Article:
These proceedings are essential – not only do they mark the start of a process of closure for the relatives of the victims, they will also put the truth on the record
Nobody really doubts that Russia was responsible for the destruction of Malaysian Airlines flight MH17 over eastern Ukraine on July 17, 2014. All 298 people on board were killed, including 10 Britons.
And nobody really doubts that Russia will never admit its guilt. The time for doing so has long passed.
Nevertheless, the legal proceedings that are starting today in the Netherlands are essential – not only do they mark the start of a process of closure for the relatives of the victims, they will also put the truth on the record.
Overwhelming evidence has long existed that Russia was to blame for downing MH17. This evidence, uncovered by analysts and journalists, has been pieced together by the Joint Investigation Team (JIT), which is comprised of officials from Australia, Belgium, Malaysia, the Netherlands and Ukraine, and forms the basis of the Dutch proceedings. Last week, the Dutch Public Prosecution Service announced that its case file ran to 36,000 pages and was spread over 102 folders.
According to the Dutch-led JIT, MH17 was destroyed by a Buk surface-to-air missile belonging to Russia’s 53rd Anti-Aircraft Missile Brigade. The JIT said the Buk launcher was transported to Russia's border with Ukraine from the Brigade's base in the city of Kursk, around 60 miles away. It was held there for several hours before being moved to a position directly under MH17’s flight path. Once in position, the Buk waited for 20 minutes, fired a single shot (see video below), and returned to Russia.
The JIT knows this because dozens of people, in both Russia and Ukraine, shot footage of the Buk’s convoy as it travelled to the launch site. Open-source investigators, including from the brilliant Bellingcat, used Google Earth to match specific locations. Intercepted phone calls show Russian-backed separatists requesting military support from Russian political figures, including — allegedly — Vladislav Surkov, Vladimir Putin’s then-adviser on Ukraine and whom separatist leaders called "our man in the Kremlin". These multimedia files form part of the Dutch case work.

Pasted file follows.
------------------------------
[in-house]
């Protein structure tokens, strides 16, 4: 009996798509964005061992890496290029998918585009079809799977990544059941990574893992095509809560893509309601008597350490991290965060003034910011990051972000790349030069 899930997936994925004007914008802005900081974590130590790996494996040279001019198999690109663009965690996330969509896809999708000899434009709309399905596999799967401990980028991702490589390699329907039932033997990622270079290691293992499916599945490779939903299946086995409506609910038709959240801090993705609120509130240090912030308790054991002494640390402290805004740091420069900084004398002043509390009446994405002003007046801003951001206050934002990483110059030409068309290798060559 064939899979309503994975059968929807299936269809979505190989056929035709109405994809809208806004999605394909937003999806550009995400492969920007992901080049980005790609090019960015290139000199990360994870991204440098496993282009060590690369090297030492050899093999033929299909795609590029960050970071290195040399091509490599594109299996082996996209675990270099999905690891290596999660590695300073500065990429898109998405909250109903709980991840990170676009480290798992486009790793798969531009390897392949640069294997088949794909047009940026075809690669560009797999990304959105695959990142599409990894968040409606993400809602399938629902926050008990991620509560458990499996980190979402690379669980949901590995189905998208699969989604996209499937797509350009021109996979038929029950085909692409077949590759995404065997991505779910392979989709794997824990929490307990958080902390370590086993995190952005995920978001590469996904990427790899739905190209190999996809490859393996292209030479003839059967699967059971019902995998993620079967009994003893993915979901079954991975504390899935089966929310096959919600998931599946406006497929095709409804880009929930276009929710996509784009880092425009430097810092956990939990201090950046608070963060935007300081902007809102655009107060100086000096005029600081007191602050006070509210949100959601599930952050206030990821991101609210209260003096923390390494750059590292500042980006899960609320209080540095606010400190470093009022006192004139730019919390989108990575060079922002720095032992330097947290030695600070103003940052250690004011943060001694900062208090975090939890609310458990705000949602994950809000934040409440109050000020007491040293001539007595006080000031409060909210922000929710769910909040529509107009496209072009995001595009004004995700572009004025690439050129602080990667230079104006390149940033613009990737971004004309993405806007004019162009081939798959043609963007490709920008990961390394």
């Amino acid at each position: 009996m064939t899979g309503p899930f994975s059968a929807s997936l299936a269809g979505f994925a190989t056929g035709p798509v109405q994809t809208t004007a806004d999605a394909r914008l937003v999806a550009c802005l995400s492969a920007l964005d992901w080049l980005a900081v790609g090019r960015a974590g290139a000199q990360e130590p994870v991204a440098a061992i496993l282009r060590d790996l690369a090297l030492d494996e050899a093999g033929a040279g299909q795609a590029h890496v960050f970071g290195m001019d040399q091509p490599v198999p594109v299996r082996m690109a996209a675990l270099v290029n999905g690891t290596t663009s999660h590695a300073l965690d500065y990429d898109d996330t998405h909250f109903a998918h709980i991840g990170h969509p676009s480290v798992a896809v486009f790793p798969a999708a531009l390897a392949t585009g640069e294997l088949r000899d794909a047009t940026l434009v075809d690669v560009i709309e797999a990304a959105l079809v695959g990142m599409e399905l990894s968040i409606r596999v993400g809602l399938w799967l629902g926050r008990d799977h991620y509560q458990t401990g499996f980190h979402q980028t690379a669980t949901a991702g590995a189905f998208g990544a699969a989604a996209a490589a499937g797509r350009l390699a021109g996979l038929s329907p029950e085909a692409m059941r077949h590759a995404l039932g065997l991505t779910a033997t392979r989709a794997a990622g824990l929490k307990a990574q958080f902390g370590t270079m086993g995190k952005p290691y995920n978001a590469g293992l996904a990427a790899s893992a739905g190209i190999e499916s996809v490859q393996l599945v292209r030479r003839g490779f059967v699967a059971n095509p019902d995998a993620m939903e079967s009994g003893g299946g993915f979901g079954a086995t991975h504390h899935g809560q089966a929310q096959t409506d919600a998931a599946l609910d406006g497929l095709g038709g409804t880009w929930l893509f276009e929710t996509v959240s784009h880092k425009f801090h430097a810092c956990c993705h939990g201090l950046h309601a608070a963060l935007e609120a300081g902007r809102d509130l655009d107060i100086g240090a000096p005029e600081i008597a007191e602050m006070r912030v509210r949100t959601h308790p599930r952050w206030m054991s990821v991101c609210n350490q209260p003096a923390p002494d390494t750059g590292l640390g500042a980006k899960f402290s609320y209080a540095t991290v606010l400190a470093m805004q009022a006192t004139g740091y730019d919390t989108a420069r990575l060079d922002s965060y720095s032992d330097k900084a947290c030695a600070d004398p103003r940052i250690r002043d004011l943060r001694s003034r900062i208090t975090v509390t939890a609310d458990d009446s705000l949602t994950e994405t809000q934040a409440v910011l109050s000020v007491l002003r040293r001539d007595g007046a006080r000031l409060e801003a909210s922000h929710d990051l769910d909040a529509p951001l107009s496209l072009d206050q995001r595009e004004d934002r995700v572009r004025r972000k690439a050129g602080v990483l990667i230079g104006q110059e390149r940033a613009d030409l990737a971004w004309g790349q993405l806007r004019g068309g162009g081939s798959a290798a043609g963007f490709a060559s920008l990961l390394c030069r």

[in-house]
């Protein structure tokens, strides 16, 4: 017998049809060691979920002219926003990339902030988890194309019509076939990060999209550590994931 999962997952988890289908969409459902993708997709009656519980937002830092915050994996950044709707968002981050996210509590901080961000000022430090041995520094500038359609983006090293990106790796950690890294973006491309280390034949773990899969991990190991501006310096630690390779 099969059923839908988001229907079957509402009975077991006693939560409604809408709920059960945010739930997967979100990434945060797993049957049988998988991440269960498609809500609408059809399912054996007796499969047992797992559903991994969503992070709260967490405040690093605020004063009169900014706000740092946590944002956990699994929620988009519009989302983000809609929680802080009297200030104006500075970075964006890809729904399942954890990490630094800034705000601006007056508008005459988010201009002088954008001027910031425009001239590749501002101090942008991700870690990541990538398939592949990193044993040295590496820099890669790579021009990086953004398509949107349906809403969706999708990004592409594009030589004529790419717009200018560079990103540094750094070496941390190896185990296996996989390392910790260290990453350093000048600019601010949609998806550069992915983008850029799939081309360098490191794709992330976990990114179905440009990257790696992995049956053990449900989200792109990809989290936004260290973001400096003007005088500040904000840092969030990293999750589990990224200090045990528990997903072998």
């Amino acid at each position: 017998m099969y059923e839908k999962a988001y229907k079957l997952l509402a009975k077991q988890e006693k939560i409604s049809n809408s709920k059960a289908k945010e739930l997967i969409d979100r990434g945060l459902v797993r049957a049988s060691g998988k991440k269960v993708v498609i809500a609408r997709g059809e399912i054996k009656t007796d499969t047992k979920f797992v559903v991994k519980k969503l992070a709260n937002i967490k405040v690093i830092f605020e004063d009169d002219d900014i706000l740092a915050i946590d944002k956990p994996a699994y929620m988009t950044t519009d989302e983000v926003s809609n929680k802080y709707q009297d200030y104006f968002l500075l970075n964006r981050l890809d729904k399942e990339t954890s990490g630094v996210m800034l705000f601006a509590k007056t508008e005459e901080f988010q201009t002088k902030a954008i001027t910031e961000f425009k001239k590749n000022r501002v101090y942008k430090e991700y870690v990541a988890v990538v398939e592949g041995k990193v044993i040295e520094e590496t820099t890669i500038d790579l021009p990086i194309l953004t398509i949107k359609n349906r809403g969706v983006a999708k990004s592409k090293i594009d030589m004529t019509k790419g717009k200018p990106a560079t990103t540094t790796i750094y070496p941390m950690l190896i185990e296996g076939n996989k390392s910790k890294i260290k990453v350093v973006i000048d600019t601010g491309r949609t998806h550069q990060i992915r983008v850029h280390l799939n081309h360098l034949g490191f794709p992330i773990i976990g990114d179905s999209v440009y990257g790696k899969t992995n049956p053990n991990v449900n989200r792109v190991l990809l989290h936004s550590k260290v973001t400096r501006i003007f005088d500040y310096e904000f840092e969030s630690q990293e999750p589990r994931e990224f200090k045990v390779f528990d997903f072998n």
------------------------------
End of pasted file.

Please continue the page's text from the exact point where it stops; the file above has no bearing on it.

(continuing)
Last June, the JIT identified four separatists – three Russians, Igor Girkin, Oleg Pulatov, and Sergei Dubinsky; and one Ukrainian, Leonid Kharchenko (see image below) – who have since been charged with murder. International arrest warrants have been issued. Although none of the four is accused of firing the Buk, they are said by the Dutch chief prosecutor to have played an "important role" in transporting the Buk from Russia to Ukraine "with the aim to shoot down an aeroplane".
From almost the moment MH17 was destroyed, Russia’s authorities have refused to cooperate with the JIT. The Ministry of Foreign Affairs has dismissed the JIT’s investigation as an attempt at "discrediting the Russian Federation in the eyes of the international community". Russia said the investigation was based on dubious "sources of information" including evidence "fabricated" by Ukraine. For his part, Putin maintained that there was "no evidence" Moscow was involved in MH17’s destruction.
None of the four suspects will participate in the Dutch proceedings, and if the proceedings advance to trial it is unlikely that any will participate in that either. It is even more unlikely that any of them will ever go to jail. But under Dutch law the murder charges brought against the suspects are only the beginning. Prosecutors will also attempt to identify the complex chain of command above the men. In particular, they will seek to establish who at the highest levels in Russia approved moving the Buk into Ukraine.
These are not the only legal proceedings involving Russia at the moment. Both Georgia and Ukraine have brought Inter-state litigation against Russia in the European Court of Human Rights, for its actions in 2008 and 2014 respectively. Last month, a Dutch court ordered Russia to pay $50 billion to the former shareholders of Yukos, an energy company illegally expropriated by the Kremlin over a decade ago.
Such proceedings demonstrate that it is possible to hold the Kremlin to account for its crimes — and the West must continue to do this, no matter how long it takes.
Natalia Galibarenko is the Ukrainian Ambassador to the UK. Dr Andrew Foxall is Director of the Russia and Eurasia Studies Centre at the Henry Jackson Society